• What Is Implied Consent?

    If you’ve been charged with drunk driving, you will need to have an attorney in Owings Mills explain the legal nuances of your case. Like other states, Maryland has established a rule of implied consent. This means that, if you are driving on the state’s roadways, you are presumed to have already consented to submit to a blood, breath, or urine test. The implied consent law applies to you if you’re pulled over by a police officer on suspicion of impaired driving and the officer asks you to submit to blood alcohol content (BAC) testing.

    Since every driver has already given his or her consent to submit to testing, drivers who refuse to do so face legal penalties. If you’ve refused to take the test, your lawyer will inform you that you face a 120-day suspension of your driver’s license. If you refuse the test on a second occasion, the suspension will last for one year. Some people reason that it’s worth it to risk license suspension if it means they won’t be convicted of DUI. But in fact, refusal to submit to a test almost certainly won’t help your case, and it will only add to the penalties you could face.

    DUI Charge in Owings Mills, MD

  • Common Questions About Supervised Visitation in Maryland

    During a divorce in which the spouses share children in common, a family law attorney in Owings Mills can help the parties develop a proposed visitation plan. Normally, visitation occurs at the parent’s house. Occasionally, a judge may order supervised visitation, in which a neutral third party is present for the entire visitation to ensure the safety of the children. If you have concerns about your children’s safety when they are with your ex, talk to your custody lawyer about requesting supervised visitation. Supervised Visitation Conditions in Maryland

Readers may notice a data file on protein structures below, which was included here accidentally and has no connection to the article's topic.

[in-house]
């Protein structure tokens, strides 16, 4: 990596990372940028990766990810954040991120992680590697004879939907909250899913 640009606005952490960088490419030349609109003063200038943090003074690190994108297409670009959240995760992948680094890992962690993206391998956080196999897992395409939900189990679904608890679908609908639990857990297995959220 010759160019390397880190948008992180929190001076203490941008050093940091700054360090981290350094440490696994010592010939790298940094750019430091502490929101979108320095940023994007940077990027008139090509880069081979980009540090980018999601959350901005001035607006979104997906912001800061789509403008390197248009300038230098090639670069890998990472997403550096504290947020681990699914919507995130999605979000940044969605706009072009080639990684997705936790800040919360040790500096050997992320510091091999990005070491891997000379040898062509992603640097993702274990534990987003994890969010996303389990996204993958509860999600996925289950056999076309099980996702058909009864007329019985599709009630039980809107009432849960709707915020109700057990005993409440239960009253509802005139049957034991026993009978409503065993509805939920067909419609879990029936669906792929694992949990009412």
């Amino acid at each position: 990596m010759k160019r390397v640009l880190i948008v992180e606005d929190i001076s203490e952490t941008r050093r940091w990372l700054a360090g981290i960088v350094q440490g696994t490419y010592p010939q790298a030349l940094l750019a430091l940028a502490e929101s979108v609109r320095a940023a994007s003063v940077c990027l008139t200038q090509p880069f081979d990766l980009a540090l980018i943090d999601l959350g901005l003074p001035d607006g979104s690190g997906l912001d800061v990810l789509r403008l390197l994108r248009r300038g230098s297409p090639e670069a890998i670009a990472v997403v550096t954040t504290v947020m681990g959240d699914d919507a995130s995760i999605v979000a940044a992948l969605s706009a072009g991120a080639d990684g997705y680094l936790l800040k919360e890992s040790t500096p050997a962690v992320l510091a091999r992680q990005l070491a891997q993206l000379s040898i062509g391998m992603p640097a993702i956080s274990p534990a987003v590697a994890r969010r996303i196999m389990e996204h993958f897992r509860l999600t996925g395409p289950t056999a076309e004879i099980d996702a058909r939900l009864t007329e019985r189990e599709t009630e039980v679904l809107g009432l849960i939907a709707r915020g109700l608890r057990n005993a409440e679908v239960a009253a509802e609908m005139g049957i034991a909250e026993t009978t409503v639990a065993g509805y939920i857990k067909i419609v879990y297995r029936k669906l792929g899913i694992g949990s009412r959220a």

Can I request supervised visitation for my ex?

    Maryland family courts generally only require a parent to have supervised visitation if there is a reasonable belief that a child has been neglected or abused by that parent. It is not sufficient to request supervised visitation because you’re concerned the other parent might not help the kids with their homework or enforce limits on TV time. But if you do have reason to believe that your kids are not safe with the other parent, don’t hesitate to voice your concerns to the divorce lawyer.

    Where does supervised visitation take place?

    This is determined on case-by-case basis. Occasionally, the judge may allow supervised visitation to take place in the home of another relative. Alternatively, supervised visitation may occur at a family services center under the direction of a court-appointed facilitator.